[RadioTelescope] Stepping rates
andrew at physics.uwa.edu.au
Mon Oct 11 17:36:10 WST 2010
On 11/10/2010 1:34 PM, Harry McNally wrote:
> Yes. Remembered that from your previous email. I'm pondering more what the
> maximum step rate is that the motors can deliver (torque-wise) although I
> presume that's pretty high when the dish is accelerated up to that limit.
You'll need to measure the maximum reasonable accelleration rates and
slew speeds after the system is built, it'll depend on drivetrain
friction, moment of inertia of the dish (and all rotating components in
the drivetrain), etc. Too hard to bother trying to calculate...
> Impressive :)
What's really impressive is the way they allowed the Parkes telescope,
with an azimuth/elevation drive to track objects in right-ascension and
declination (curved paths across the sky) in the 50's, before computers...
In the exact centre of the az/el drive system, they had a small chamber
with a dummy 'telescope' on an equatorial mount - one axis pointed to
align with the Earth's polar axis (RA, or 'longitude' on the sky), the
other at right angles (Dec, or 'latitude' on the sky). To track an
object with an equatorial mount, you keep the Dec axis fixed, and rotate
the RA axis at one revolution per day, to counteract the Earth's rotation.
That central equatorial 'dummy telescope' was first slewed to the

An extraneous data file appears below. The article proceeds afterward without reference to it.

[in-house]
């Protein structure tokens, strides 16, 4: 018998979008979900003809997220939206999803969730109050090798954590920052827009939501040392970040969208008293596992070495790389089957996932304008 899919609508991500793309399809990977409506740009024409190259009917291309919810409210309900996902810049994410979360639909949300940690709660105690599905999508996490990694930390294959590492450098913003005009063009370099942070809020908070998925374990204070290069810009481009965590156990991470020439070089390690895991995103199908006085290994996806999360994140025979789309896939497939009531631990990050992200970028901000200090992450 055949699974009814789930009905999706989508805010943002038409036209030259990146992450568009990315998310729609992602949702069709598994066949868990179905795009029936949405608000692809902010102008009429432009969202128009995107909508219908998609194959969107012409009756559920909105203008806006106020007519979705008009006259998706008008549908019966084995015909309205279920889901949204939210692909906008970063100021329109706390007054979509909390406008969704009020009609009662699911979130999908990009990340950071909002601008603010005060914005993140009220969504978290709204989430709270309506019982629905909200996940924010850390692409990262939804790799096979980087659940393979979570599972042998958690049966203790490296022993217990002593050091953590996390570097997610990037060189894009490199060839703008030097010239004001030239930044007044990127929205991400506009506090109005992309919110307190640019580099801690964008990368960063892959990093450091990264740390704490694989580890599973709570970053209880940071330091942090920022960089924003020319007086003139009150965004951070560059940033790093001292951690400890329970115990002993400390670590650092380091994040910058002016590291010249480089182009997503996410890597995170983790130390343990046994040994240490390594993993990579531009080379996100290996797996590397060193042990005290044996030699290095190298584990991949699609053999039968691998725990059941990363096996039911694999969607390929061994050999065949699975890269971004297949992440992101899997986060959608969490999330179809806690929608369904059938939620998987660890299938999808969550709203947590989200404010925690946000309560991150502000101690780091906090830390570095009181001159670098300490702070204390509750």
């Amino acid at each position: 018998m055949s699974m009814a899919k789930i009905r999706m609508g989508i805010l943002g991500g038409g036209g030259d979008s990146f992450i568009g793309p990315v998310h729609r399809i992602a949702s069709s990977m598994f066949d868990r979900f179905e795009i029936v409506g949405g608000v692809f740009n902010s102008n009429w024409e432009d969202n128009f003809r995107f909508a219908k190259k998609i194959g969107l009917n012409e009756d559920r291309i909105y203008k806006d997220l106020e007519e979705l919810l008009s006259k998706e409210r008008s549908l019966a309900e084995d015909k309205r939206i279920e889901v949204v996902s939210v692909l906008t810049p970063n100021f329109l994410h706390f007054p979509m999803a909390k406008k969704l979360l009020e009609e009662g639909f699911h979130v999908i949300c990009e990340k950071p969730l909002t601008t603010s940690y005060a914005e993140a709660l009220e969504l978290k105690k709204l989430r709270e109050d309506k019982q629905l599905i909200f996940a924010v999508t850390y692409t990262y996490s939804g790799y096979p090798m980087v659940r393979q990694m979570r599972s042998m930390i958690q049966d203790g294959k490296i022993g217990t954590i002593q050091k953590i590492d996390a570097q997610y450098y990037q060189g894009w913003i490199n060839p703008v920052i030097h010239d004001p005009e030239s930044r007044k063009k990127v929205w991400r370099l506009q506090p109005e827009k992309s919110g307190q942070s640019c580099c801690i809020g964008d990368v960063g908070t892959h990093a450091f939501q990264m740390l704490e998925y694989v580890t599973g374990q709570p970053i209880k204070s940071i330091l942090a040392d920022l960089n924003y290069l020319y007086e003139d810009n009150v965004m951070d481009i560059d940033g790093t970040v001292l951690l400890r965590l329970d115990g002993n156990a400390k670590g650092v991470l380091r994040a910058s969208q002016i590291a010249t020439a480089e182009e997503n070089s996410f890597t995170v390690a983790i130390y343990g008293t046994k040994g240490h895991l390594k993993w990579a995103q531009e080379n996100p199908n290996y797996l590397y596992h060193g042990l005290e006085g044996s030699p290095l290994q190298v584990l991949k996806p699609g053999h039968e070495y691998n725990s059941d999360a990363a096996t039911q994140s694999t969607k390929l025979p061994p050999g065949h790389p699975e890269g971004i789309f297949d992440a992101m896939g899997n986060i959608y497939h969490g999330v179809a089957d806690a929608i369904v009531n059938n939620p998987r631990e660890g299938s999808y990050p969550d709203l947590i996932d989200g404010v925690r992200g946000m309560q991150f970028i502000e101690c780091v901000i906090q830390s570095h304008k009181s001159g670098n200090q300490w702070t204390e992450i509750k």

desired target coordinates, and set tracking the object. Then the az/el
drive of the dish was manually slewed to line up with the same
direction, to within a few degrees. Once the position was close enough,
they activated a servo link with a light beam and a set of photocells
between the az/el drive on the dish and the tracking motion of the
central equatorial mounted dummy telescope.
>> (BTW, I'd plan on cable-wrap limits in hardware, not software,
>> especially if you're going to allow a bit more than 360 degrees...)
> Ok. There are no limit switches that I can recall on the mount.
If there's an encoder, you could simply enforce not being able to pass
through, say, 0 degrees azimuth, in either direction. That would be
irritating, since if you were tracking an object, you'd have to break
away and slew the long way round - there's no single azimuth value that
you aren't going to want to 'track through' quite often (and 0 degrees,
due north, is a really bad choice).
A better way would be to allow, say, 540 (or more) degrees of travel. If
you slew to a new object, you calculate the direction to 'unwind' to the
most central cable-wrap azimuth, but if tracking, you could continue in
one direction for much longer.
The problem is that if your encoder only gives you azimuth angle, you
need to keep track of cable-wrap boundaries by dead-reckoning, and
guarantee storing that state between uses.
Without cable-wrap limit switches, I'd make sure you design some
quick-release connectors in the middle of the cables (or at one end), so
that if the software fails to keep track of state, it's an easy fix...
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